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The SUP Flip Rescue

The sup flip rescue is for pulling a stand up paddler out of the water who can’t remount the board themselves, usually due to fatigue or a 6″ thick inflatable.  The rescue comes from rafting and sailing.
It also works for pulling swimmers or flipped kayak/canoeists onto your board.
The shown method is for stand up paddlers to pull another stand up paddler out of the water.  If practiced often, it can be completed in rough water in less than a minute. I’ve done it in whirlpools for a fatigued student at Deception Pass in Washington State.

How to do the Flip Rescue

Paddle your board over to the capsized paddler.
Ask if they’re cold, ask how long they’ve been in the water
– While doing so, flip their board fin up. Easiest to do so with two overhand hands at the tail or nose.
– Climb on your knees from your board to theirs using your paddle as a brace across both
– Pull the victim in and have them face you in the Middle of their board
Drop both paddles in the water between the victim and their board. Let them float for corralling.
– Ask them to cross their arms, then grab their hands (not wrists)
– While doing so, stand up on their board and step their opposite rail.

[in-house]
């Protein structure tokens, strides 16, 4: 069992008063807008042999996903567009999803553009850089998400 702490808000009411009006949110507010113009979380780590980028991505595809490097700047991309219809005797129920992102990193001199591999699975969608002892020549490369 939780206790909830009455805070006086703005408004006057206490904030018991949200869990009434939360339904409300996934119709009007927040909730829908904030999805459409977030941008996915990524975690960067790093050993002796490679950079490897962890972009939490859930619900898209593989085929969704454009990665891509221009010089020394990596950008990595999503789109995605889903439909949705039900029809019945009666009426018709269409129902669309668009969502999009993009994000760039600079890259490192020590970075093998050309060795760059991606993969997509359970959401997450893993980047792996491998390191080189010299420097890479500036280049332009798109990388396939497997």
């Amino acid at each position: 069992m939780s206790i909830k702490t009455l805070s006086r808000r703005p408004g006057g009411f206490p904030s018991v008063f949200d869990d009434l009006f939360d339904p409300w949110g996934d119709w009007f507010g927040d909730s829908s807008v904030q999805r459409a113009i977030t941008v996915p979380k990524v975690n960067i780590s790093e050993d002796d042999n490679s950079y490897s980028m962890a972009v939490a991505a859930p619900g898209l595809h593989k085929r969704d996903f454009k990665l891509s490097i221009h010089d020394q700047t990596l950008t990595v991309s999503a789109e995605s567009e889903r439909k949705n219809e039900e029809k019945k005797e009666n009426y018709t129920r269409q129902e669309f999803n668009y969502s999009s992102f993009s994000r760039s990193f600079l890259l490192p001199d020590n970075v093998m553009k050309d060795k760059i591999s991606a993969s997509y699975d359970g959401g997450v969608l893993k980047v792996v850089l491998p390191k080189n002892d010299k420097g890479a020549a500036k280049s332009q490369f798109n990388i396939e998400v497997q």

Kick your board back (should be on leash)
– Then fall back into the water. Standing is the most effective method. Not doing so may fail, so you’ll have to go again.
– Once they’re their board, move to towards their tail (same side) and reaching over their board, pull their legs on
– Get back on your board and tow or push with your board (nose to tail) them back to shore. NRS Tow System
– Call for 911 or the Coast Guard on channel 16 on a tethered VHF radio if you’re unable to reach shore to prevent hypothermia.
Practice often to do the flip under a minute and be open to them falling back off, or having to find a Plan B solution.  When you tow or push them to shore, ask the victim to lie prone (chest) or sit to prevent from falling off again.
Always wear your PFD and leash (waist leash in current) to stay off the news.

Related Posts:

Board Push Technique for Getting a SUP or Kayak to Shore Quickly

Tow Ropes for SUP Rescues

Stirrup Rescue for Inflatable SUPs

About Rob Casey – Named a pioneer in the SUP industry by Stand Up Journal, Rob is the author of “Stand Up Paddling Flat Water to Surf and Rivers” and “Kayaking Puget Sound and the San Juans, 60 Trips.” Rob owns SUP school Salmon Bay Paddle in Seattle. He also runs several paddling races throughout the year.
Disclosure: This post may include affiliate links, meaning I get a commission if you decide to make a purchase through my links, at no cost to you.

 

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